My horse recently got facial paralysis in the left side of her face (so she is not able to move her ear, and her lip is hanging). We have sewed her eye shut due to it getting ulcers in it. Due to school, I have not had the opportunity of talking to my vet about it, nor the eye doctor. They both are currently out of town, so I won’t be able to discuss with either anything. We have consulted with university vet schools (Texas A&M, University of Florida, etc.), and they all said getting x-rays on her head would not be useful because of all the layers of bones running behind her ears. We have antibiotic to put in her eye four times per day, solely to prevent it from ulcering. However, my trainer is just saying to give it time and hope it gets better, but I don’t want to sit around and wait and hope by luck she gets better. If anybody has gone through similar things with their horse and know of anything I can do to even strengthen the muscles, from like a massage or anything, I would greatly appreciate it if you let me know what you did to make your horse healthy again. Thanks!
I had a horse get a much more minor facial paralysis once. His eye was fine, but his nose/face drooped, and he couldn’t feel pressure from his left eye to left nostril.
It did resolve over time with no lasting effects. This was a long time ago, so I don’t remember how long it took, but I am thinking weeks not months.
I would be curious if someone who does kinesiology taping could offer some help. I use similar types of therapy for my own diminished nerve function.
Not a horse of mine, but I did know a horse who had some sort of nerve injury (trigeminal?) and had one side of the face droopy. Eye was not involved, IIRC.
Horse was fed soft mashes that it could manage to eat, since horse was unable to chew. Dropped a lot of mash, lost weight, drooled a bit, but did recover full function (and appetite). Now eats as normal.
In people, Lyme can cause facial nerve damage. I have no idea if Lyme or EPM can cause this in horses. It is worth looking into, as both are treatable.
Might want to consider, check into electro acupuncture treatment. Reasonably inexpensive and can be very beneficial for nerve,muscle issues.
I second this suggestion.
Is the cause of the facial nerve paralysis known?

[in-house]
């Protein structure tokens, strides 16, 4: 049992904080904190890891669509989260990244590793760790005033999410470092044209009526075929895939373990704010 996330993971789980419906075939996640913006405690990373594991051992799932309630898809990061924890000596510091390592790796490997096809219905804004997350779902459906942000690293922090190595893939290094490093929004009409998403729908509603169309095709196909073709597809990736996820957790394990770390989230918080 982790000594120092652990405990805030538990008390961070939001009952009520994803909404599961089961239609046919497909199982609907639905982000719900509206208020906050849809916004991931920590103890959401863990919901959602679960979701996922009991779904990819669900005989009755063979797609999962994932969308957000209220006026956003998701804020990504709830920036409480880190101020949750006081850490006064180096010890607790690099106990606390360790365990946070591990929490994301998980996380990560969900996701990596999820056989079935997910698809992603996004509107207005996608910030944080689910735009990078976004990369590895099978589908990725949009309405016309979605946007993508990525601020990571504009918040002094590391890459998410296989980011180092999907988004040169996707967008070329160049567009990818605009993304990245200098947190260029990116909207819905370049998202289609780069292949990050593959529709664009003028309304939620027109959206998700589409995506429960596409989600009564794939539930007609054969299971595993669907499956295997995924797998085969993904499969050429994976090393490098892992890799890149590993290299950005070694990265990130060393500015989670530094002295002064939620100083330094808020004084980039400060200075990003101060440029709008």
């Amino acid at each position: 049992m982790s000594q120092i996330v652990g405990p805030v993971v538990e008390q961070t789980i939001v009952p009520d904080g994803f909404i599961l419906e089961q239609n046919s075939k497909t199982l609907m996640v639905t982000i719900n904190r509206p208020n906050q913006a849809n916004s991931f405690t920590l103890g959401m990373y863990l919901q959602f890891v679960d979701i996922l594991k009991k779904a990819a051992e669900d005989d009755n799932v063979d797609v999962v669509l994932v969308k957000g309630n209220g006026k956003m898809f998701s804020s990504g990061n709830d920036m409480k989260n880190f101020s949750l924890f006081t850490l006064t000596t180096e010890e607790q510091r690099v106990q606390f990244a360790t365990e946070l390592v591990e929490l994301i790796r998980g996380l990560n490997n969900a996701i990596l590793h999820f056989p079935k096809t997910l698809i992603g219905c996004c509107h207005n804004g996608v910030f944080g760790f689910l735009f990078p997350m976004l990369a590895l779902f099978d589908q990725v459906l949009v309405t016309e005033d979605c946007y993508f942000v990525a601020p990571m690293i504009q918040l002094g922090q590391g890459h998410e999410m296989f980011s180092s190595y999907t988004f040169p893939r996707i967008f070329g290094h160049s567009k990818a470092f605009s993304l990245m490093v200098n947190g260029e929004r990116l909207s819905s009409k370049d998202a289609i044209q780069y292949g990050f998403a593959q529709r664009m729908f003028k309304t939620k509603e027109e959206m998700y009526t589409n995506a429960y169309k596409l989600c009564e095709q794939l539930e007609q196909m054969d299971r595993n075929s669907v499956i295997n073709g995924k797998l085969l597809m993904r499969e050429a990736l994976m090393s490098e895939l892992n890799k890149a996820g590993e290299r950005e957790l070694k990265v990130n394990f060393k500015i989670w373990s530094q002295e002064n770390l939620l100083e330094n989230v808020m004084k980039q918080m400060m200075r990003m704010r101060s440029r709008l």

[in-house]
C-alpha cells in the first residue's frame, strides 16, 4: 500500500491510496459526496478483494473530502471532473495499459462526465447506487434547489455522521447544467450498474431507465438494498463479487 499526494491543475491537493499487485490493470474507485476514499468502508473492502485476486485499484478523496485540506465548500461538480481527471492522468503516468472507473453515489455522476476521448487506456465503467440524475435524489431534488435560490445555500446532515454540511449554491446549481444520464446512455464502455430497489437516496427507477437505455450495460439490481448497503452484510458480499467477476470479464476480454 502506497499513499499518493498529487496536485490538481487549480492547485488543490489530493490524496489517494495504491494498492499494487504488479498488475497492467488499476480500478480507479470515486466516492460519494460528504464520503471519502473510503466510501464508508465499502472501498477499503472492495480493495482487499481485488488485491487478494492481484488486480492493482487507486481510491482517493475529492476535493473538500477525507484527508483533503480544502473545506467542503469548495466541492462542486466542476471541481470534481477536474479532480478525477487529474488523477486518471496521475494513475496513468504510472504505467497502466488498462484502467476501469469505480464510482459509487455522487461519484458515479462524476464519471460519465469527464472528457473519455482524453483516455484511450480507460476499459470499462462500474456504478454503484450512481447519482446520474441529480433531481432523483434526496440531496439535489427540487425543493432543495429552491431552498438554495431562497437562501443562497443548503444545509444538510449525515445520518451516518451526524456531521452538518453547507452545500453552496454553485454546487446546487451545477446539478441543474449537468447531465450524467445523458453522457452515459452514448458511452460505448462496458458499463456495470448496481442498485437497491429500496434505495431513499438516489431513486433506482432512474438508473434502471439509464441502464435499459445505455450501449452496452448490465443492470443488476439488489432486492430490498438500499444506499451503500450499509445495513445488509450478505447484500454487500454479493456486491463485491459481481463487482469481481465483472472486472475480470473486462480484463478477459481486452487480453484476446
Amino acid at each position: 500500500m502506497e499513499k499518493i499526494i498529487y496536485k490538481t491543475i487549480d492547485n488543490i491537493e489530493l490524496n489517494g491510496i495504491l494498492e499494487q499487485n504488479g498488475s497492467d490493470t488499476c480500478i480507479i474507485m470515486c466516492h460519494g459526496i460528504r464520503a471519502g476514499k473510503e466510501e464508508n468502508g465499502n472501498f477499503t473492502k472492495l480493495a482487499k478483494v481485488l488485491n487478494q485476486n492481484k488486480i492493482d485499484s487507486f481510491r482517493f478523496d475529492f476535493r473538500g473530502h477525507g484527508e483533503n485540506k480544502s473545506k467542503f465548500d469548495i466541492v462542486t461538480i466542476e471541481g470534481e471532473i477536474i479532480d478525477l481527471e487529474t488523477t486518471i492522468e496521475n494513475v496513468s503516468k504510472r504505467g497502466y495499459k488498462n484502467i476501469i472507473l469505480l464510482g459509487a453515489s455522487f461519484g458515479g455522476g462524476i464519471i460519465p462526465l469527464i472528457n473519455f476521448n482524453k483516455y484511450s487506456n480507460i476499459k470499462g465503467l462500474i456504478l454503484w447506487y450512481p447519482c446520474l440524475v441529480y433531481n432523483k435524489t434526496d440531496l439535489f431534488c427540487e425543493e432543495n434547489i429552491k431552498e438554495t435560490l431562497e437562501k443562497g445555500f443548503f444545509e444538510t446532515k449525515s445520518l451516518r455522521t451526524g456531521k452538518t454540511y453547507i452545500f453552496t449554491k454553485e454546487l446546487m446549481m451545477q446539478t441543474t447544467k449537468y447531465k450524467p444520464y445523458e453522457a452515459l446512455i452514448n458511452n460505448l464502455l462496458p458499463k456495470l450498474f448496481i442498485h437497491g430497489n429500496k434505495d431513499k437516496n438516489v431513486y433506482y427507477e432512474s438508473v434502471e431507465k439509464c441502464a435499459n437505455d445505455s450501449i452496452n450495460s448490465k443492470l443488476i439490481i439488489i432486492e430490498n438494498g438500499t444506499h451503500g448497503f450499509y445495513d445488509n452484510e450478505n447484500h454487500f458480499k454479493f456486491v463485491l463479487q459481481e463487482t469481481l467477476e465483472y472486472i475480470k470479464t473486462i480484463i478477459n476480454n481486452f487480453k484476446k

my BO’s appendix gelding had a run-in with a sharp edge and severed the nerves at the base of his left ear, leaving his whole left side of his face paralyzed. After the initial healing of the gash at the base of his ear, he went on to have many more years of success in the show ring and at home giving lessons. His lip was droopy and his tongue would flop out that side if he got really relaxed, but he was still happy and loved his job. He was just a little more recognizable, is all.
He wore a fly mask 24/7 to minimize the crud that might get in his eye, but that’s really the only accommodation he needed.
First thing I would do is have a good chiropractor check her out. I had a horse that his nostril was drooping and he started rubbing his head on the fence at feeding time. Vet didn’t know why his nostril was drooping and when I had him adjusted it went back to normal and he quit rubbing his head on the fence.
We are not 100% sure of the cause, but we think most likely while she was being trailered, the three year old next to her was making her angry (because she has always trailered perfectly since she started being trailered in her two year old year), and she reared up and the sharp pressure the halter pressed on the nerve. We aren’t 100% sure, or it could have been that while she was at the show (she is also cribber and won’t stop no matter what we do) she was cribbing on the very top rail, and she could have gotten stuck because it would have been a very awkward position, that she pulled back and severed the nerves on the side of her face.
I have looked into acupuncture and the closest one to where we are is more than five hours away. I found that massages have helped some horses regenerate nerves and strengthen the muscles, but I am not sure how to do that, and if anybody knows I would greatly appreciate it if you could explain how I can do that.
(Also, I forgot to say in the original post, but about a week and a half after the initial paralysis, she got a bit of feeling back. So when we touch the side she reacts, but she still can’t move anything)
My old mare got this. Ear stuck out to the side, eye wouldn’t blink, muzzle drooped on one side, couldn’t chew. We fed her roughly 18 pounds a day of Senior as that was what she could eat and it would disintegrate easily. Her EPM titer was 93% (is that the right term?) so we treated her for EPM. It resolved somewhat but not enough for her to actually be able to graze. She was maybe 26 at the time. We are in a high EPM area.
My 2 year old at the time had temporary facial paralysis. When he was gelded, it was in my back yard. I was a “beginner” to this on a horse. The vet knocked him out, laid him down, we laid a towel over his head. I held a leg…well…he woke up uneventfully…When the tech called me later to check on him, I explained “that end is fine”, but his face is crooked. I sent pics to the vet. She said the halter buckle must have pressed on his facial nerve. She said she heard about it in vet school, but had never seen it before. The eye was not involved, but she reccomended boost the Vitamin E, and time. He did recover…He still eats his grain strange and hangs his bottom lip sometimes, but I think that’s a habit.
…wonder if acupuncture would help?..
We were taught to make sure we took halters off for that very reason.
Well…unfortunately since it was my first “knock 'em out in my backyard”, and the vet didn’t think about it- I had no clue.
Ah but you vet should have–I’m not blaming you.
Fortunately, that type of injury is usually transient. But embarrassing.